Parts of the ritual
Depending on what kind of explanation you are looking for, we can say that a ritual can have three parts, two parts, eight parts, or however many parts. When we are talking about two parts, that means the main work is one, and everything around it is the second part. Three parts refer to the movement of the energy where the energy is rising, peaking, and calming back down. Eight or however many parts is dissecting the ritual to details with explaining what is what, how, and why. During the ritual, YOU need to be comfortable and happy with what you are doing. This means that you are more than welcome to stick or step back from the “usual” ritualistic form. Different people and groups perform their rituals in different ways with adding or removing something from the list this text will explain.
Remember to follow your own intuition. Use tools, symbols, clothes, and gestures that you are comfortable with.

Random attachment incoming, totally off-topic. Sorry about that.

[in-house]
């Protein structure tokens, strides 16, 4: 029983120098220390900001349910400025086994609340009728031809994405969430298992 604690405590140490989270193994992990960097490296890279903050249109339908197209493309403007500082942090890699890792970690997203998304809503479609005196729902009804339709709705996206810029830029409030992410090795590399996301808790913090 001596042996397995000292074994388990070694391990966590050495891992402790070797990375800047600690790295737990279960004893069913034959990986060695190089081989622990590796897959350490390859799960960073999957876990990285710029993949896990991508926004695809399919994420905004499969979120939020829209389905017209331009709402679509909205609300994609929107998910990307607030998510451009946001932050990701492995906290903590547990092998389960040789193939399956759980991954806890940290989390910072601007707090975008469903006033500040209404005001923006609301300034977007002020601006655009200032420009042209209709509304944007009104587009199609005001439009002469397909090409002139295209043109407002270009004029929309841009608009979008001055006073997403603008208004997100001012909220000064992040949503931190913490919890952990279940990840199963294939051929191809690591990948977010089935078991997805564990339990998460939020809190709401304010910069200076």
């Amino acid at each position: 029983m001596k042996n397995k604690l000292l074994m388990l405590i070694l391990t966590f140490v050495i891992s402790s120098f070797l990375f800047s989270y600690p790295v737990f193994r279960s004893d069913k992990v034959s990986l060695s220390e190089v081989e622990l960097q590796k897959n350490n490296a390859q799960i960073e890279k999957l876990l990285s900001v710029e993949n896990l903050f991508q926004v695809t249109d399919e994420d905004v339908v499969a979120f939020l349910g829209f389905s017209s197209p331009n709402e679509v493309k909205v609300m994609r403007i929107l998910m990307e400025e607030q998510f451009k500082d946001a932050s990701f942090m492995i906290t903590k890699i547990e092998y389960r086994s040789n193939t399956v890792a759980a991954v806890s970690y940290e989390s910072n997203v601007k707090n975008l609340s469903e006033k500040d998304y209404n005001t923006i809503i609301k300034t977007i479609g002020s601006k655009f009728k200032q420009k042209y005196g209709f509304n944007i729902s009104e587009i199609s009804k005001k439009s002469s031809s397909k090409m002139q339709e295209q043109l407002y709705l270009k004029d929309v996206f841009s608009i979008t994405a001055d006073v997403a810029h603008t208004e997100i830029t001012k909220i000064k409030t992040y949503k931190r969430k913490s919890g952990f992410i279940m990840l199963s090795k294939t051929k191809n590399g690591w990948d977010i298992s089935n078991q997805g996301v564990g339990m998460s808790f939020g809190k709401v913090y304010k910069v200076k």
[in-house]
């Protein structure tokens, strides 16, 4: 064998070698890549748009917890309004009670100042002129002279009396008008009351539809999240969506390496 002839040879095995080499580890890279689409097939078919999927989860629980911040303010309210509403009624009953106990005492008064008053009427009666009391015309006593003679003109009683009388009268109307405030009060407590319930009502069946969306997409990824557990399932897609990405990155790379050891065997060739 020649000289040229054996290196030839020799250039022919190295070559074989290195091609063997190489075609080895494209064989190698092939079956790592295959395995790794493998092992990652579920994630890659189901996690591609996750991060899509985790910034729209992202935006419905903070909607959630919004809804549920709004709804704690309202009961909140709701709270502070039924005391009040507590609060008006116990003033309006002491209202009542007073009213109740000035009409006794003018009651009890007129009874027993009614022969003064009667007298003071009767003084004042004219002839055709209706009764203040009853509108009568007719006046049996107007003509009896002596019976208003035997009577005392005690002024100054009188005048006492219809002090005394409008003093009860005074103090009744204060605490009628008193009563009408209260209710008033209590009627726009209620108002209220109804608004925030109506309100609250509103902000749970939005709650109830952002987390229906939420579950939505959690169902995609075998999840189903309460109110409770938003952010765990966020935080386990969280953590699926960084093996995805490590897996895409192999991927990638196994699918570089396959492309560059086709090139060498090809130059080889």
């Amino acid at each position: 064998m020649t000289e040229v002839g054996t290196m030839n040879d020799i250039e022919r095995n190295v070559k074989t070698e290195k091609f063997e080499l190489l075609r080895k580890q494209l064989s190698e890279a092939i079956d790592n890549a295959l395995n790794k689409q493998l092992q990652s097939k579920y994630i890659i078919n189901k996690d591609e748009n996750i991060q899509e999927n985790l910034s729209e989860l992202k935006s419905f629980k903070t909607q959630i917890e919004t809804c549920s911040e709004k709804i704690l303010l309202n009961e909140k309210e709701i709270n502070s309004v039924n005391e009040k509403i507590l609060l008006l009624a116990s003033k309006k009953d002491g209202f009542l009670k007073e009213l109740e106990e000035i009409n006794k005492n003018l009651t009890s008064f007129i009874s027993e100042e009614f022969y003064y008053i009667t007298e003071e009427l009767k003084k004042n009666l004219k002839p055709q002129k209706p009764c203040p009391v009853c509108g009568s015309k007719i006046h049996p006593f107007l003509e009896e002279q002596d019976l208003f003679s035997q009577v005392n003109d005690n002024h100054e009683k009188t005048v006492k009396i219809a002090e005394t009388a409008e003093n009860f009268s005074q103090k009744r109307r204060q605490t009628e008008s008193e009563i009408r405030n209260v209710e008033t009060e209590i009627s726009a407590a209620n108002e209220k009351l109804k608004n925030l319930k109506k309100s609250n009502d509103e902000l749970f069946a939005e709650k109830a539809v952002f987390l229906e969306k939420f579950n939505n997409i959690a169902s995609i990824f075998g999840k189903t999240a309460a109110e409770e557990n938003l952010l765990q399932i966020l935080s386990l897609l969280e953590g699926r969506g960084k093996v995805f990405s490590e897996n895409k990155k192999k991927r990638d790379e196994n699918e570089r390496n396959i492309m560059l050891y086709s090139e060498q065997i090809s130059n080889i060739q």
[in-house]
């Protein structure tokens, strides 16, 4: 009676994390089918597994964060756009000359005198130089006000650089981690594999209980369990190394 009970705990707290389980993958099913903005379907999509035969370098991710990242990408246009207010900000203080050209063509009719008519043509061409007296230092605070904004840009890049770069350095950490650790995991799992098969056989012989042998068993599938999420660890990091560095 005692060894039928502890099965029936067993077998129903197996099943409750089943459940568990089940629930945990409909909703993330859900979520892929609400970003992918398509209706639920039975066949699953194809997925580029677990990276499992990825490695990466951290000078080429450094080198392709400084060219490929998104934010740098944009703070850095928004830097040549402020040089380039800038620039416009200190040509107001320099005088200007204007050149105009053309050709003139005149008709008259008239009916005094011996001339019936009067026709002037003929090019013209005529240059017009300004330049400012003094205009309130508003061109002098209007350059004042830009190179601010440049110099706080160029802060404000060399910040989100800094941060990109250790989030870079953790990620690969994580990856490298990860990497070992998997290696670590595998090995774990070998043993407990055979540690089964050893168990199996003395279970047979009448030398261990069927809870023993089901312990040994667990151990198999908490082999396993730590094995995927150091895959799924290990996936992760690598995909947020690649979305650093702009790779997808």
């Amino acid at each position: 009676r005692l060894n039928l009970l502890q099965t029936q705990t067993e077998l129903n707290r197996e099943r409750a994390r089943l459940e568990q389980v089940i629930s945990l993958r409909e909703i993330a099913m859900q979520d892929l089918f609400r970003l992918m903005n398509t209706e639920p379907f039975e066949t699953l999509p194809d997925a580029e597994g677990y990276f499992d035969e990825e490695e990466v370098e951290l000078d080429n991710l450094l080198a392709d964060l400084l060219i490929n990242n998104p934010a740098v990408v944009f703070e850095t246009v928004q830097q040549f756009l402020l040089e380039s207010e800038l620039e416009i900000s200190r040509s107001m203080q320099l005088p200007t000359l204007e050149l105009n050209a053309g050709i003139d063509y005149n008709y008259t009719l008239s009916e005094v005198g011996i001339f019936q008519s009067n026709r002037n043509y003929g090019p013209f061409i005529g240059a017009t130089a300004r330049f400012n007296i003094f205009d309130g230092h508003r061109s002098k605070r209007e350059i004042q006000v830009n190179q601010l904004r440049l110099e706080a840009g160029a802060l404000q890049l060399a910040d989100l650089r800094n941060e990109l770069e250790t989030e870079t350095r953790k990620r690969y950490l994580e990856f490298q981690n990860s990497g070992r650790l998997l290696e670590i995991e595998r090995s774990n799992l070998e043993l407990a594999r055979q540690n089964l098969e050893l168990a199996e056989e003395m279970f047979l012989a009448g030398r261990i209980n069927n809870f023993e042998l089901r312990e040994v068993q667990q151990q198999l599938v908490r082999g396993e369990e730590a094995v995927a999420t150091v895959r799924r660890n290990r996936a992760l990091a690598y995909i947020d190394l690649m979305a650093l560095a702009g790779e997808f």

Divine presence always follows unique creativity.
You will often find how there are eight general parts of the ritual. Sometimes people expand those eight groups into even more categories, but the ritual is usually divided into: cleansing, grounding, casting the circle, calling the Elements, invocation/evocation, main work, blessing the food and drink, closing. We will go deeper into each part and explain the meaning and the purpose behind it.
The first part of every ritual is cleansing and blessing the space, ourselves, and the tools we will use. The order of cleansing varies from group to group. Some will cleanse the tools, space, and then themselves, while others will first cleanse the tools, themselves, and then the space.